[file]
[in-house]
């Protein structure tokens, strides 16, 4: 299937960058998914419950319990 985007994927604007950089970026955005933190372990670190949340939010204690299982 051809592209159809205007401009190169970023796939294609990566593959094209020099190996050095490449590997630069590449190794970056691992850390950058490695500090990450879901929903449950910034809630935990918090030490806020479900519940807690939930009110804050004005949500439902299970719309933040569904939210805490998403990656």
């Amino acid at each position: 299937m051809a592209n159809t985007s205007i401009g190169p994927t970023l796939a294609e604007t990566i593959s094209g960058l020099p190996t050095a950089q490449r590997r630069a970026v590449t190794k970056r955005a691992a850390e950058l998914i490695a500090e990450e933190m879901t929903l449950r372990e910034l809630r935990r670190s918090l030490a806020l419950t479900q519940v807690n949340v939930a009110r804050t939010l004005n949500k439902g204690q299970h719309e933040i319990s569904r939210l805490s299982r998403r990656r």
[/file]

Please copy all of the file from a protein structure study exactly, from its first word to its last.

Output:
[in-house]
């Protein structure tokens, strides 16, 4: 299937960058998914419950319990 985007994927604007950089970026955005933190372990670190949340939010204690299982 051809592209159809205007401009190169970023796939294609990566593959094209020099190996050095490449590997630069590449190794970056691992850390950058490695500090990450879901929903449950910034809630935990918090030490806020479900519940807690939930009110804050004005949500439902299970719309933040569904939210805490998403990656």
């Amino acid at each position: 299937m051809a592209n159809t985007s205007i401009g190169p994927t970023l796939a294609e604007t990566i593959s094209g960058l020099p190996t050095a950089q490449r590997r630069a970026v590449t190794k970056r955005a691992a850390e950058l998914i490695a500090e990450e933190m879901t929903l449950r372990e910034l809630r935990r670190s918090l030490a806020l419950t479900q519940v807690n949340v939930a009110r804050t939010l004005n949500k439902g204690q299970h719309e933040i319990s569904r939210l805490s299982r998403r990656r």